It would be interesting to know if this type of technology could get to the point that you can wear this and look at your own results without having to have them interpreted by a doctor. Of course, then again, maybe I don't want to know how my choices are making me a few pounds over weight.
Hi, jmiller, I believe this is already possible through the use of an iPhone application with some of these type of devices. The shirt mentioned in the story I know provides heartrate and other type of information to the user. As the devices get more sophisticated I'm sure more of this will be available.
That is a really good question, Tim. I don't know the answer offhand but I am sure this is something people making these devices are thinking about. For sure the lines of communications between patients and doctors would have to be secured...I'm sure confidentiality rules would mandate that. As it's all still being developed, this will evolve over time.
Notarboca, I think HIPPA rules only cover about the datas in repository. I mean the content of health data repository and as of now this sensor communication won't comes under the preview of such laws. If needed federal government can take necessary steps to bring all such things under an umbrella, that's all.
These systems could use the bendable lithium-ion batteries that Elizabeth wrote about in the link below. Flexible patches for insulin delivery and cardiac monitoring seem like perfect applications for bendable batteries.
Charles, thanks for the link. If am not wrong, such insulin pump and cardiac monitoring devices are not communicating with any external devices. It's a self monitoring and correcting devices. So there is no need of any remote communication.
Elizabeth.. very nice article. I'm coming to the party late but still wanted to give my .02. The ingestible sensors are very interesting however I'm not sure I would want to take one of the pills.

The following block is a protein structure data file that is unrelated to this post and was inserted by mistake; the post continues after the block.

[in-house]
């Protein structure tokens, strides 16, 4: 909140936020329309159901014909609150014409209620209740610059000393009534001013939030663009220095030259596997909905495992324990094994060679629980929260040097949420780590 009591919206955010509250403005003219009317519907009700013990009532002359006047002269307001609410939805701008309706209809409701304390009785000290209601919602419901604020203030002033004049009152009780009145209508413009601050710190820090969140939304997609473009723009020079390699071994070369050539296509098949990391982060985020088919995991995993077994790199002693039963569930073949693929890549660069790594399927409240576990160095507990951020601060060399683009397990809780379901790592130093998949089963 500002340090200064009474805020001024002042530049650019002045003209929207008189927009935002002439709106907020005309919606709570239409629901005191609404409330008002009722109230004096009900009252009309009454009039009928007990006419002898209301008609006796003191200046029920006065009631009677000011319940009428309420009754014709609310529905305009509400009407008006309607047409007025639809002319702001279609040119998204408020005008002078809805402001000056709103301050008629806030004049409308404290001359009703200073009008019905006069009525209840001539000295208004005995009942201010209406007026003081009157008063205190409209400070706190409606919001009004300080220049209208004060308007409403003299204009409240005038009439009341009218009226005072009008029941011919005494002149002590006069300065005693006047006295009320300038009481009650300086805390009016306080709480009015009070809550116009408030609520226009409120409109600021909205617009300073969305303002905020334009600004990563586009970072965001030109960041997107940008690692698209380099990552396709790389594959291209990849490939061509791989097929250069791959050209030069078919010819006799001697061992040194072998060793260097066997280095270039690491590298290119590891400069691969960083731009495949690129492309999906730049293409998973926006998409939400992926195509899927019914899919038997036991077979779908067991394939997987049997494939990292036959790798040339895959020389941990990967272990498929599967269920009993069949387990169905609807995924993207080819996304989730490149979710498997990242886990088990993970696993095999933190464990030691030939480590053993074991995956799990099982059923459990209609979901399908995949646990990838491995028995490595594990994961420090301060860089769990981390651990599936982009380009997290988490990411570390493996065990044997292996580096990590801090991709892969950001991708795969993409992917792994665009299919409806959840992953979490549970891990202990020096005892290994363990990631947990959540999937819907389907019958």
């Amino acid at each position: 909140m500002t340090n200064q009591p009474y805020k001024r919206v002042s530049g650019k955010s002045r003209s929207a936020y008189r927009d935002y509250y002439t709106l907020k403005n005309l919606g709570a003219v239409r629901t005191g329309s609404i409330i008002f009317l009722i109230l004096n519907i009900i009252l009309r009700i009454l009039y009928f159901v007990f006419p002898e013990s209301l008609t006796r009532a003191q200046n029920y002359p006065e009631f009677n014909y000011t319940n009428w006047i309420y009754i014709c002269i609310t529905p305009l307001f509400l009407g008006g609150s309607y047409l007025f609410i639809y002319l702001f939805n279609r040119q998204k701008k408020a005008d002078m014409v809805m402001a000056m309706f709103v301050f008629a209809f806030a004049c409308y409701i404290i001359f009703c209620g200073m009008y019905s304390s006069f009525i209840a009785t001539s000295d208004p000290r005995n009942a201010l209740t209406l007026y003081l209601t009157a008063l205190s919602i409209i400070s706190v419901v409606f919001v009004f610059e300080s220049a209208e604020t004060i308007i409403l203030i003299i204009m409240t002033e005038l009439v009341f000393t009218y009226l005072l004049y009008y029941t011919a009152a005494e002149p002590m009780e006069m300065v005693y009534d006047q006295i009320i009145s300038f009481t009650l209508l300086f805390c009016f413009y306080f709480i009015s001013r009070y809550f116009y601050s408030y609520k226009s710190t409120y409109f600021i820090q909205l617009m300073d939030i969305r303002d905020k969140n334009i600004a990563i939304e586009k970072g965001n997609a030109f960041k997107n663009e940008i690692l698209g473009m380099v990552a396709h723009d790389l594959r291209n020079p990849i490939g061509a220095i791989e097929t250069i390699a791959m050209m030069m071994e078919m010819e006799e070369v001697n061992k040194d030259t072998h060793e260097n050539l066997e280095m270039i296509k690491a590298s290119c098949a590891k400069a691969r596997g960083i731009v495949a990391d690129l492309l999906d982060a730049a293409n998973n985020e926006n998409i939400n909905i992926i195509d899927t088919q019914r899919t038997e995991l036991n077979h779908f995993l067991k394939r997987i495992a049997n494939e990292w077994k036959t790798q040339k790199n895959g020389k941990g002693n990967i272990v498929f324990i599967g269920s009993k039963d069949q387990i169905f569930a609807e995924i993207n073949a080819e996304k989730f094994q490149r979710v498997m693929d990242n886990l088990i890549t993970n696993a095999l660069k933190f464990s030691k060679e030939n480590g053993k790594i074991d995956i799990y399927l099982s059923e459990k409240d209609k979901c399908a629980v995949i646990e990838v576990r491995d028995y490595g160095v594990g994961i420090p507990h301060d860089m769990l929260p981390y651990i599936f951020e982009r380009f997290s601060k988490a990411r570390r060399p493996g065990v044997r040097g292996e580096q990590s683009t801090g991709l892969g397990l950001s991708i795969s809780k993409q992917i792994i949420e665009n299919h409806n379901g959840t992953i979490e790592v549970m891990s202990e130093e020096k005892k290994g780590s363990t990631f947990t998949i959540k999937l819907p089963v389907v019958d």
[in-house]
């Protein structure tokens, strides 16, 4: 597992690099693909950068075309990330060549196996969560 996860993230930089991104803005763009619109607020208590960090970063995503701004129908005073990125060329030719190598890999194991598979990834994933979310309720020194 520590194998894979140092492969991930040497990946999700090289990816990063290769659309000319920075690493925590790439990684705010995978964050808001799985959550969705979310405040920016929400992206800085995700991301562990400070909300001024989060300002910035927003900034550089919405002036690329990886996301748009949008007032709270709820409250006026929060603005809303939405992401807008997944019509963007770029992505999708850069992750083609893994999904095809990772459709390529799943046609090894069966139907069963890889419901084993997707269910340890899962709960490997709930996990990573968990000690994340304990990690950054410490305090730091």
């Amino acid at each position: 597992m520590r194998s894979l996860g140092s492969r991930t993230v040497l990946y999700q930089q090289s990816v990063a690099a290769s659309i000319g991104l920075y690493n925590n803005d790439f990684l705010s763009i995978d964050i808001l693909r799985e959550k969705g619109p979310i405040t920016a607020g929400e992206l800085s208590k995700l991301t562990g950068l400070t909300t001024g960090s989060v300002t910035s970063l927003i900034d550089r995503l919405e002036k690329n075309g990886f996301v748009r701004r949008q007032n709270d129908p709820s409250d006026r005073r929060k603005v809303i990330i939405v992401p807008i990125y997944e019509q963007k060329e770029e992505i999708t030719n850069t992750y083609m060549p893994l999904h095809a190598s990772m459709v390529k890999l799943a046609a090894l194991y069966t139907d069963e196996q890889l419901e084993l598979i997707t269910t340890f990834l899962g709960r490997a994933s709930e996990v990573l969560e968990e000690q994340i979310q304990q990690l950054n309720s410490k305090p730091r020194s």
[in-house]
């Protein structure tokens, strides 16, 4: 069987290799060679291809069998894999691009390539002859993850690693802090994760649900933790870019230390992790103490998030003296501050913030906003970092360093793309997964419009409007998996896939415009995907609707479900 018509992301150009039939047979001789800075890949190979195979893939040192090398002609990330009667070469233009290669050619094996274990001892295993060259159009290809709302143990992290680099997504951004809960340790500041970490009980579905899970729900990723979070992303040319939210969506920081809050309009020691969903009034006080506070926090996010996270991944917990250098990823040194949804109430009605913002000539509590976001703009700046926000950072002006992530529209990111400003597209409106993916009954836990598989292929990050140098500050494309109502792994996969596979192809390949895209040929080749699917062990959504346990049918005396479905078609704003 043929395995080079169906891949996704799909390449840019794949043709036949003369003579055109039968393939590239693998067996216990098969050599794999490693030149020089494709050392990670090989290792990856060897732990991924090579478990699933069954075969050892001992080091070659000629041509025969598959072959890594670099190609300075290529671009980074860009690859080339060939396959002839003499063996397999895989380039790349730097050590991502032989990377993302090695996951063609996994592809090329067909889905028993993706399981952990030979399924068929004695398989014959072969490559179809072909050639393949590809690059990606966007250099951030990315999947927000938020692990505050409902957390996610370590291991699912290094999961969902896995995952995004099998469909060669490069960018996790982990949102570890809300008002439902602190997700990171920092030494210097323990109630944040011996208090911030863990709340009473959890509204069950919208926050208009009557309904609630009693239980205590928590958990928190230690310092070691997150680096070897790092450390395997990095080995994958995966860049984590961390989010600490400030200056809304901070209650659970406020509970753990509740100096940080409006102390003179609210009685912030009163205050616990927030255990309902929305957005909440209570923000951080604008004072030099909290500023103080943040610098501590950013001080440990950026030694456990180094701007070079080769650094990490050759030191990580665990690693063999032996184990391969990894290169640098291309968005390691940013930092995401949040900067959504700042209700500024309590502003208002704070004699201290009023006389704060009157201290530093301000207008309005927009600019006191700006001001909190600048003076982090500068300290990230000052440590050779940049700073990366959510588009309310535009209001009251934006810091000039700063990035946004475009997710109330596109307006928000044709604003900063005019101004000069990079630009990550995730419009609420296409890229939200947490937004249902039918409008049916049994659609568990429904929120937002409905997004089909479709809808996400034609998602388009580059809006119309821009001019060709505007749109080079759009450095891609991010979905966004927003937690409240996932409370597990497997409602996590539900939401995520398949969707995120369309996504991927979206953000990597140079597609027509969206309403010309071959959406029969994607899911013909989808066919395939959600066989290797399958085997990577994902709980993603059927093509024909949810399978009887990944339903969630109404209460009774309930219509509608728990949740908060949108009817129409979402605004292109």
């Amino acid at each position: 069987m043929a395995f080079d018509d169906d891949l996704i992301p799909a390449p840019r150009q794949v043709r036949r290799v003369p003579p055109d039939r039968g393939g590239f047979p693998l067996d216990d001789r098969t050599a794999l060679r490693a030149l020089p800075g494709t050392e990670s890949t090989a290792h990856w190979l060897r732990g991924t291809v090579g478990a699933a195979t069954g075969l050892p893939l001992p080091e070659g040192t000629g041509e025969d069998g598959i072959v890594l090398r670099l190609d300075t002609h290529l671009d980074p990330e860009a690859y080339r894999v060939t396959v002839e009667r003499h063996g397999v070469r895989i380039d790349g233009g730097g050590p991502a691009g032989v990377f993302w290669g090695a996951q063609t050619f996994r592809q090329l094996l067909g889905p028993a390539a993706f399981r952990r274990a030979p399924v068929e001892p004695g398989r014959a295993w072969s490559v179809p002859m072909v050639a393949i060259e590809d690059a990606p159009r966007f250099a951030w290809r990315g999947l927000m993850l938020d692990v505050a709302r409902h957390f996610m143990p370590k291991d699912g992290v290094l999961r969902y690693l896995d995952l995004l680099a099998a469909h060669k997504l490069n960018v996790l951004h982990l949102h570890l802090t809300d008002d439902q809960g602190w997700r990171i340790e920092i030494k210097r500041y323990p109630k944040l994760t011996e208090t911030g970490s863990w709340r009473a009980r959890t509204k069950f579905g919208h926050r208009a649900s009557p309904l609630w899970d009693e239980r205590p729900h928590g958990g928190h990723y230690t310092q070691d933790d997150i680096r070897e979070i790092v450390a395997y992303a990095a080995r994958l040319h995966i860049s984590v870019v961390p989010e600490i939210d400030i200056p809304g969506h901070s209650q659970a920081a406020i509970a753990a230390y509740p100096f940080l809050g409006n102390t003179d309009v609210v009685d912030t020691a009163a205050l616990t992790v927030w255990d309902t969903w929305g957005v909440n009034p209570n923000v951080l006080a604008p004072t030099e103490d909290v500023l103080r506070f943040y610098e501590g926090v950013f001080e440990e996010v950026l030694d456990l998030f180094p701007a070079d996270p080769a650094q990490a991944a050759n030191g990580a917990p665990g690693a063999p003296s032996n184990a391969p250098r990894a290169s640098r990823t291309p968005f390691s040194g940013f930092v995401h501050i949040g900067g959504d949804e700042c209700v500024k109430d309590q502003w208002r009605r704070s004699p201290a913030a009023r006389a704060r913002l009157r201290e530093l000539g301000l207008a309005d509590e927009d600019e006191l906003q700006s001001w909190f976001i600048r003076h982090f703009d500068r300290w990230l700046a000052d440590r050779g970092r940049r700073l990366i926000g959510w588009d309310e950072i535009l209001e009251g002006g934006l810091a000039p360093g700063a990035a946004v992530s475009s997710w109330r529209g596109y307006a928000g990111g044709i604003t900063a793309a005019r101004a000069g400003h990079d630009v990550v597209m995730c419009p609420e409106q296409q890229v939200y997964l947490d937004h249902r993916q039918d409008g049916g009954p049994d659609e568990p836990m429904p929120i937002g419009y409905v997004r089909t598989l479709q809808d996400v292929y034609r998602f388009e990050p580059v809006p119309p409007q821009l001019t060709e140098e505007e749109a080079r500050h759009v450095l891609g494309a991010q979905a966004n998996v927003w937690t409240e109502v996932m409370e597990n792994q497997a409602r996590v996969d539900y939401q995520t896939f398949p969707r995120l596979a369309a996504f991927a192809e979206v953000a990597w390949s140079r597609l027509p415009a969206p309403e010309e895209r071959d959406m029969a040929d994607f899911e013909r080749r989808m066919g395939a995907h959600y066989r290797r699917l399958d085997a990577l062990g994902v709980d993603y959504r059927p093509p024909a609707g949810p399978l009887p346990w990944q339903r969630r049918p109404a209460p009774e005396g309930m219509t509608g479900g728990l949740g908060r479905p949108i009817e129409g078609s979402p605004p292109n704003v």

I like the no battery and antenna approach that uses the stomach's fluid for power source and the body to transmit. The patch looks somewhat large but guess as time goes on it will get smaller and smaller....
Tim, my major concern is also in similar line. How it’s communicating with Doctor and is this communication channels are secure enough. Otherwise adding extra noises in channel make interpolate the sensor datas and lead to a misreading.
Elizabeth, there is no doubt that such technologies will be helpful for patients, especially to those who are not able to move around from bed. Remote diagnosis will be a great help for such elder peoples and doctors can diagnose them at any time based on the current statists of data through the sensors. Hope this technology will emerge soon.
Truchard will be presented the award at the 2014 Golden Mousetrap Awards ceremony during the co-located events Pacific Design & Manufacturing, MD&M West, WestPack, PLASTEC West, Electronics West, ATX West, and AeroCon.
Robots that walk have come a long way from simple barebones walking machines or pairs of legs without an upper body and head. Much of the research these days focuses on making more humanoid robots. But they are not all created equal.
The IEEE Computer Society has named the top 10 trends for 2014. You can expect the convergence of cloud computing and mobile devices, advances in health care data and devices, as well as privacy issues in social media to make the headlines. And 3D printing came out of nowhere to make a big splash.
For industrial control applications, or even a simple assembly line, that machine can go almost 24/7 without a break. But what happens when the task is a little more complex? That’s where the “smart” machine would come in. The smart machine is one that has some simple (or complex in some cases) processing capability to be able to adapt to changing conditions. Such machines are suited for a host of applications, including automotive, aerospace, defense, medical, computers and electronics, telecommunications, consumer goods, and so on. This discussion will examine what’s possible with smart machines, and what tradeoffs need to be made to implement such a solution.